UN official: Saudi Arabia pushes Yemen back 20 years
The five-year-old Saudi war against Yemen has brought the country back 20 years in terms of development, and access to education, a senior UN official said Tuesday.
“Yemen has lost 20 years of development,” Achim Steiner, director of the United Nations Development Program (UNDP), told the Associated Press, adding that”Thousands of schools have been closed and millions of children can not attend classes. They have lost a generation of education,” he warned. One in three Yemenis is threatened with starvation, among the 30 million Yemenis, the total population of Yemen.
Yemen , in five years after Saudi Arabia had declared its war against Yemen on March 26, 2015, witnesses the worst humanitarian crisis in the world, according to the United Nations.
Millions of people face the threat of famine whereas thousands of civilians have been killed, hundreds of children have been killed, tens of thousands wounded, and health, education, the economy and others have collapsed.
UN Secretary-General Antonio Guterres said in a report to the UN Security Council last week that the Saudi-UAE alliance in Yemen killed or injured 729 children in 2018, accounting for nearly half the total number of child victims.
In March 2015, the US -backed –Saudi-led coalition started a war against Yemen with the declared aim of crushing the Houthi Ansarullah movement, who had taken over from the staunch Riyadh ally and fugitive former president Abd Rabbuh Mansur Hadi, while also seeking to secure the Saudi border with its southern neighbor. Three years and over 600,000 dead and injured Yemeni people and prevented the patients from travelling abroad for treatment and blocked the entry of medicine into the war-torn country, the war has yielded little to that effect.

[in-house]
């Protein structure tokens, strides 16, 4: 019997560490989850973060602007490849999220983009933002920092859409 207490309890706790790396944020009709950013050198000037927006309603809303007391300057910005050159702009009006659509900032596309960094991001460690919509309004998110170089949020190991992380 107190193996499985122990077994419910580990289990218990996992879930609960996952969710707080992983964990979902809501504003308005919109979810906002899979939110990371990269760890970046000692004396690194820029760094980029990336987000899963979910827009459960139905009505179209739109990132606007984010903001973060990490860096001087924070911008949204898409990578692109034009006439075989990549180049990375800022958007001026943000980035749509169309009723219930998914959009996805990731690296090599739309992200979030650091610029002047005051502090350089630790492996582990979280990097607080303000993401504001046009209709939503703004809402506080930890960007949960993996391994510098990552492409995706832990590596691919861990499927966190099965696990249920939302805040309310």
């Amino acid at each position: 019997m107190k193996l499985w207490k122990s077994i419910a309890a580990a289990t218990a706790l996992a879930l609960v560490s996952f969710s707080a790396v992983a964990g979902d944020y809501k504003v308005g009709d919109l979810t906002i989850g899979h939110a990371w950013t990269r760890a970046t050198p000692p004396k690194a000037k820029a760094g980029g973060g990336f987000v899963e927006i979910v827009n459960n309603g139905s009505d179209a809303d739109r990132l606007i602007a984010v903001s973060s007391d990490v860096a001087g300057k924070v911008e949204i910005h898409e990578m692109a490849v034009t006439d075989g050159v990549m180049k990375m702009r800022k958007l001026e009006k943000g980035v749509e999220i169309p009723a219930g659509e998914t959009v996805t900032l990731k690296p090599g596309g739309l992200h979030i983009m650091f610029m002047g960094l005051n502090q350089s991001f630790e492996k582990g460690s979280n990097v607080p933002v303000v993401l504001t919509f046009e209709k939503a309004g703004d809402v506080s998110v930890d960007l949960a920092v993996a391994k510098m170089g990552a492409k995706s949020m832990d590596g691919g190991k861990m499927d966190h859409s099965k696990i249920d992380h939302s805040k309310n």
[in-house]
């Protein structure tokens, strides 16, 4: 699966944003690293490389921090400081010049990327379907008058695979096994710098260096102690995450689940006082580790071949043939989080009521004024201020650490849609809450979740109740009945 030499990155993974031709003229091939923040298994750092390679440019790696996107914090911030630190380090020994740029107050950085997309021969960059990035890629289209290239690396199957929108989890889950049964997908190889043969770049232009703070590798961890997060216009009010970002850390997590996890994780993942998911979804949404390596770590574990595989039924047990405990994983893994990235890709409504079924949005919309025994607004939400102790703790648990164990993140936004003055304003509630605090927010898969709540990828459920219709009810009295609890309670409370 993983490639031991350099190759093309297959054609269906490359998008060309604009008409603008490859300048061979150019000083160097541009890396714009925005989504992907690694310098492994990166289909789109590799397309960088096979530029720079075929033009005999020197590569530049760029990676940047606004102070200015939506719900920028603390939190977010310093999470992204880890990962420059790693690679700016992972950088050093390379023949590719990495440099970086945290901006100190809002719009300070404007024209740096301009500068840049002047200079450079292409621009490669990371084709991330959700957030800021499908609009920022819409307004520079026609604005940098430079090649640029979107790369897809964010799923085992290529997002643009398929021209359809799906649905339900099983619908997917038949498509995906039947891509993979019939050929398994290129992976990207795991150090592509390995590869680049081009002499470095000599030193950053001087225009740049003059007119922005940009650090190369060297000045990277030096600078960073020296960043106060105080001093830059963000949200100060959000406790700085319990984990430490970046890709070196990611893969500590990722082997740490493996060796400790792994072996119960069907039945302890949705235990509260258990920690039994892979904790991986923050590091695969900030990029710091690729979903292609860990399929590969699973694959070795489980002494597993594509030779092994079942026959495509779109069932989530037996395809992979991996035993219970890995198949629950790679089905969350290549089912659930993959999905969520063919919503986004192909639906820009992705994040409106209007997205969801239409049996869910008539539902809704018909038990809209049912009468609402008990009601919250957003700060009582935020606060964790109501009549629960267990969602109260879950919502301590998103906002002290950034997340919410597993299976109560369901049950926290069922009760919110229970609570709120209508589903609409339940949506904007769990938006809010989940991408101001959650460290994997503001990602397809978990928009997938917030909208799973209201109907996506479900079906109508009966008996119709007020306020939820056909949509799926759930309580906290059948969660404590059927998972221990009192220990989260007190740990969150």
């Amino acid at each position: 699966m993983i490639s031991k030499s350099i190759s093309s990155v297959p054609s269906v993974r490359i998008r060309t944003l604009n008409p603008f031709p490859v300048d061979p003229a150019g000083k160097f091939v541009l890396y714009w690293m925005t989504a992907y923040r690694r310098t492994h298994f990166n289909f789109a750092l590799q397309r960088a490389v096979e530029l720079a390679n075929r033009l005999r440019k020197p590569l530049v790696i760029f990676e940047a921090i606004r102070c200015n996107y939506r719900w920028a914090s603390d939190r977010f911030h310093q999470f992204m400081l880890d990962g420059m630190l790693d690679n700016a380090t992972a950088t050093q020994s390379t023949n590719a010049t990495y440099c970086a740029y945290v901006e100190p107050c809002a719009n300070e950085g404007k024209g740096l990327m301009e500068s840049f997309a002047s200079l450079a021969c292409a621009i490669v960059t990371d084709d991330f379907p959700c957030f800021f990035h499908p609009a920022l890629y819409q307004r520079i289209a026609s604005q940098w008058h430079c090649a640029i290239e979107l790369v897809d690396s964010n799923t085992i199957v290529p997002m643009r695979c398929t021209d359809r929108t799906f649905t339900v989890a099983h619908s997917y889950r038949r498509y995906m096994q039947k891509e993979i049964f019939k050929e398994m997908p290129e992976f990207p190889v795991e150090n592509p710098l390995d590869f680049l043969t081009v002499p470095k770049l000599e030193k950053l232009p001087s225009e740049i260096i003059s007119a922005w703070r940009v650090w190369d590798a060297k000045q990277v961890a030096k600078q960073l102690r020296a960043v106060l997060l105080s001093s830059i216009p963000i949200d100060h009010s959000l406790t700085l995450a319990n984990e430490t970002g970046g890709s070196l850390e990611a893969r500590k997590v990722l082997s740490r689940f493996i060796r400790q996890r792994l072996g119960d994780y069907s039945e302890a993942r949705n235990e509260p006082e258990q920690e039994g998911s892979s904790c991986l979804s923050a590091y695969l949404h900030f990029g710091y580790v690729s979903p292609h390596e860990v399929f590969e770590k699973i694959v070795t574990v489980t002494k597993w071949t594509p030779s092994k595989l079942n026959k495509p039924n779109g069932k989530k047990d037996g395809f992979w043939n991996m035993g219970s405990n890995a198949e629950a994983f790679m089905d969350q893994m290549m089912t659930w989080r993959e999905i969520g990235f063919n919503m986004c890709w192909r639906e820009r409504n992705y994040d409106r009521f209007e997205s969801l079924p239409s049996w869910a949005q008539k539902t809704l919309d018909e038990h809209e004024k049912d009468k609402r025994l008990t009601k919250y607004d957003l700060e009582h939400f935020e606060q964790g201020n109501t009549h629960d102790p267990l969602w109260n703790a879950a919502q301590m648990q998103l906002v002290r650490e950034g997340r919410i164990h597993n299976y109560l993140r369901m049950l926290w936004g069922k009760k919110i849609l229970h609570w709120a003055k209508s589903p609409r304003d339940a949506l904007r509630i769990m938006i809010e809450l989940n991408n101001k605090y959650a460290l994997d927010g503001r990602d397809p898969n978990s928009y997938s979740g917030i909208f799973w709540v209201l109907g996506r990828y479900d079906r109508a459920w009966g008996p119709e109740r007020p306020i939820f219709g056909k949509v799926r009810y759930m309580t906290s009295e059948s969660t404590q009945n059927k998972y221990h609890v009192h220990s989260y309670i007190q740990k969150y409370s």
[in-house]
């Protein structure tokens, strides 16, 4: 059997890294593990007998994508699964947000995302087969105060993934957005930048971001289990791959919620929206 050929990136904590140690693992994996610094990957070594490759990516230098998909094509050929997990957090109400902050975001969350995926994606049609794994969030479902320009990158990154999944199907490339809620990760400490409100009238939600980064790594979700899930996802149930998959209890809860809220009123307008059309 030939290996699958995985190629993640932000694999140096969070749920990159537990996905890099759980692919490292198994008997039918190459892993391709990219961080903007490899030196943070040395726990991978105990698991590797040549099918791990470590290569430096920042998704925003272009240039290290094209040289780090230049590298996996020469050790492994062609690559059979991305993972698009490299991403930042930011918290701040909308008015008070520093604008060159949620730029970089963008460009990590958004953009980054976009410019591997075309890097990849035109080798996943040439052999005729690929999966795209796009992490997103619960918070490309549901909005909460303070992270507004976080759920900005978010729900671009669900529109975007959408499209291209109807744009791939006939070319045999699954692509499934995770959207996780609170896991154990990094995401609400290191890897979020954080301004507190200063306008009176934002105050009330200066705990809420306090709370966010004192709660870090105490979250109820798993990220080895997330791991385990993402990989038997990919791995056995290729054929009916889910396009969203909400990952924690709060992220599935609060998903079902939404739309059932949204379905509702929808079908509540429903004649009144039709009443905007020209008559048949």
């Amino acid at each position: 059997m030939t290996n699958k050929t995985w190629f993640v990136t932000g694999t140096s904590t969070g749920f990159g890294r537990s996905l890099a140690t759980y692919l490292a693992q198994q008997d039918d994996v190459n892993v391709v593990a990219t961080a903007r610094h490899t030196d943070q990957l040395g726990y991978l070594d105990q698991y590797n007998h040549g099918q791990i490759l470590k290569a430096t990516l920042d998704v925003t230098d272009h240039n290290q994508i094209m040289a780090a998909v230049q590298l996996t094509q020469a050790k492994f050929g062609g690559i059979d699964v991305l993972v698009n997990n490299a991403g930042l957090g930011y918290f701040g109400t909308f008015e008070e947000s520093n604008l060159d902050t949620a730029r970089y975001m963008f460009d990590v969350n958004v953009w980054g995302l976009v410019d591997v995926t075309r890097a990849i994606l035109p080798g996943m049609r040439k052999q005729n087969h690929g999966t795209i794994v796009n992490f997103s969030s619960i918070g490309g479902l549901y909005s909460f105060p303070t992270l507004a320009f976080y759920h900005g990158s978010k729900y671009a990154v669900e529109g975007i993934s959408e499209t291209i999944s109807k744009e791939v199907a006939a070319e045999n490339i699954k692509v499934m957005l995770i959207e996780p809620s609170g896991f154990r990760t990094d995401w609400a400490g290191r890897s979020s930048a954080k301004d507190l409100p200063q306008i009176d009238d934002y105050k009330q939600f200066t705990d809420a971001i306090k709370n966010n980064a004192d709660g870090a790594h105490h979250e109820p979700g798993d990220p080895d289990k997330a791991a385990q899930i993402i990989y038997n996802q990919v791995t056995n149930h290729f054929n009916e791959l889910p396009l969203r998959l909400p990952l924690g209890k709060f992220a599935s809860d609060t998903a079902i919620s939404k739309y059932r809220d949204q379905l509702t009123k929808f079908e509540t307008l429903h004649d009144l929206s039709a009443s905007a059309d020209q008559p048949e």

Despite the coalition claims that it is bombing the positions of the Ansarullah fighters, Saudi bombers are flattening residential areas and civilian infrastructures.
More than 2,200 others have died of cholera, and the crisis has triggered what the United Nations has described as the world’s worst humanitarian disaster.